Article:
First, as mentioned Meta-MSIs incorporation of heterogeneous member organizations provides insights into diverse ‘national business systems’ (Whitley, 1999) and how responsible business is approached in different contexts. In turn, Meta-MSIs operate by allowing policies and practices to be contextualized to these settings. Hence, like an octopus, the Meta-MSI is able to camouflage or adapt its policies and practices to its environment. This may lead the organization to be more efficient in the long-run, given that organizations do not need to defend the implementation of policies and practices which are different from other member organizations. Instead, all organizations are working towards the same goal of responsible business but may achieve them via different means.
Second, important studies (e.g. Rasche, 2012) have shown that the co-existence of loose and tight couplings within global networks provide MSIs with the ability to manage issues related to stability, flexibility and legitimacy, Meta-MSIs appear to navigate these challenges solely through an underlying loose organizational structure. This facilitates the translation of responsible business because it enables national networks to work even more autonomously (similar to an octopus with its eight arms) yet contribute to the whole through best practice sharing etc. The Meta-MSI is hence like the brain of the octopus, it coordinates with its eight mini-brains (it does not command), which allows (national) ownership of the relevant policies and practices. This may be important for promoting effective outcomes in the long-run as national organizations will develop institutions for responsible business which do not require micro-management by the “global” organization.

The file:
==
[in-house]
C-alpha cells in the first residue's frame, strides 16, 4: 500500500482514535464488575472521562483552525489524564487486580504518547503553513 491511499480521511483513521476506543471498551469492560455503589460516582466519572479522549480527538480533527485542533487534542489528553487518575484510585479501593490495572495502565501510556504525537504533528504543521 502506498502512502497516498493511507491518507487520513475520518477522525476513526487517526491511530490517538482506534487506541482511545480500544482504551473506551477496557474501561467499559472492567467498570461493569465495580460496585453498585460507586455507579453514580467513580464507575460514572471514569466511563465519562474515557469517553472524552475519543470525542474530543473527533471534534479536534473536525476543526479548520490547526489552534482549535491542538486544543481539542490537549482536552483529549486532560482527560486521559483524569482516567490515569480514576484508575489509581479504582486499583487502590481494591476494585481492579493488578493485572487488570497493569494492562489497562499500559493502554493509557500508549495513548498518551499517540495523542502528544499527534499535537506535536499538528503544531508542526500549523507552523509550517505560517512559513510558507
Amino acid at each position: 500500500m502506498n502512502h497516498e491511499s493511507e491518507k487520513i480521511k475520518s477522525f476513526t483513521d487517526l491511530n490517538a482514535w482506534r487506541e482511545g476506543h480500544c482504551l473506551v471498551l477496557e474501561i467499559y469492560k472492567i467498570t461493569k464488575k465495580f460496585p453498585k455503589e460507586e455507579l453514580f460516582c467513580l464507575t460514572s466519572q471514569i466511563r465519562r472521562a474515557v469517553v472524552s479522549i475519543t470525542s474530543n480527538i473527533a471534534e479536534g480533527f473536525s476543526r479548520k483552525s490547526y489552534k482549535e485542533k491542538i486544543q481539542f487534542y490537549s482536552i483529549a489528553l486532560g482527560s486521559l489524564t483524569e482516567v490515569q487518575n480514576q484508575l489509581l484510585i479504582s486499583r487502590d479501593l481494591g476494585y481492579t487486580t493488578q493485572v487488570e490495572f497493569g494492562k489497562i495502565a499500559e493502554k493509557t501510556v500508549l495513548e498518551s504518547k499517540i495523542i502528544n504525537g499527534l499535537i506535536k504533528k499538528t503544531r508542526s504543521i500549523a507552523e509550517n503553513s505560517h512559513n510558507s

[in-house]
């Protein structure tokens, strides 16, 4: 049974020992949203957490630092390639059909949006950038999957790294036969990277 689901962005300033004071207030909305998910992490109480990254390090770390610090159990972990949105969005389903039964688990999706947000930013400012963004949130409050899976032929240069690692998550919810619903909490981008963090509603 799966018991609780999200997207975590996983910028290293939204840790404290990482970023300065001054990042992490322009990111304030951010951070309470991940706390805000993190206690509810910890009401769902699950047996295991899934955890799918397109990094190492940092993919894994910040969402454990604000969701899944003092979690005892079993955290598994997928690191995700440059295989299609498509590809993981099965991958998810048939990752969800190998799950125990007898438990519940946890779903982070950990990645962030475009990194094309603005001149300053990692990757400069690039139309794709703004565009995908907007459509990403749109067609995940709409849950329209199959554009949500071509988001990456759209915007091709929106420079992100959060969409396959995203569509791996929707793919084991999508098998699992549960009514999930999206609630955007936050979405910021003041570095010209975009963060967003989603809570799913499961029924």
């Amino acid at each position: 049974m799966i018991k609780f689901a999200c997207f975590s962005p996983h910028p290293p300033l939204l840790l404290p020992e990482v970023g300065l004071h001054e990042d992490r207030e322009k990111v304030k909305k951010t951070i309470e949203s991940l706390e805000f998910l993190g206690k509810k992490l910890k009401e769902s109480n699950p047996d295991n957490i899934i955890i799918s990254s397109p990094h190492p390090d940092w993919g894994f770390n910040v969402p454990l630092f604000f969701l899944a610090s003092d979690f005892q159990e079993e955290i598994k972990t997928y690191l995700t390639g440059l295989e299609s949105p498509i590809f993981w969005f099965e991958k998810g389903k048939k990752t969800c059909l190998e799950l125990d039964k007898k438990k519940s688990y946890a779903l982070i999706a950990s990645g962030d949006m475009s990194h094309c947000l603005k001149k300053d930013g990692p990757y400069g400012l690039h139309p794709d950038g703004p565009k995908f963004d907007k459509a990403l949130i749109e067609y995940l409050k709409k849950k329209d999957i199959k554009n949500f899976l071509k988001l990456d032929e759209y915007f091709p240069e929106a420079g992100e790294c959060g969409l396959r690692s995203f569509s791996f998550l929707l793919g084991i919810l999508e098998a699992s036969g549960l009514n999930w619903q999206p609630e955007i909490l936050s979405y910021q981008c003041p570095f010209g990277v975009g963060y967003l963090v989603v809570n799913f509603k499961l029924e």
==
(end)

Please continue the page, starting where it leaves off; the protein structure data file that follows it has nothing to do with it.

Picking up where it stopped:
Finally, Meta-MSIs appear to be more exclusive than MSIs given their small number of member organizations at the “global” level and their corresponding memberships which range from being more exclusive to inclusive at the national levels. How this exclusivity impacts efficiency is another question. For instance, it might be worth considering whether it is more efficient to engage with one set of organizations e.g. SMEs through a national network (e.g. chamber of commerce) rather than SMEs and MNCs in the same network. Meta-MSIs are hence similar to an octopus which has a fixed number of arms and is wily about the other creatures it forms collaborations with.
In conclusion, while Meta-MSIs appear to be similar to octopuses in that they do not like the spotlight, I think it is worthwhile to cast a light on them and their national networks by considering how these global-national network (eight mini-brain- octopus) dynamics influence the governance for responsible business. I look forward to continuing the dialogue with you on octopuses, Meta-MSIs and other creatures in the private governance sea.
Luisa Murphy is a PhD Fellow at Copenhagen Business School and supported by the VELUX Endowed Chair in Corporate Sustainability. Her research examines governance for anti-corruption. She brings a human rights and business background from the University of Oxford and legal experience from the Antitrust Division of the United States Department of Justice.
Pic by Taylor Ann Wright, Unsplash.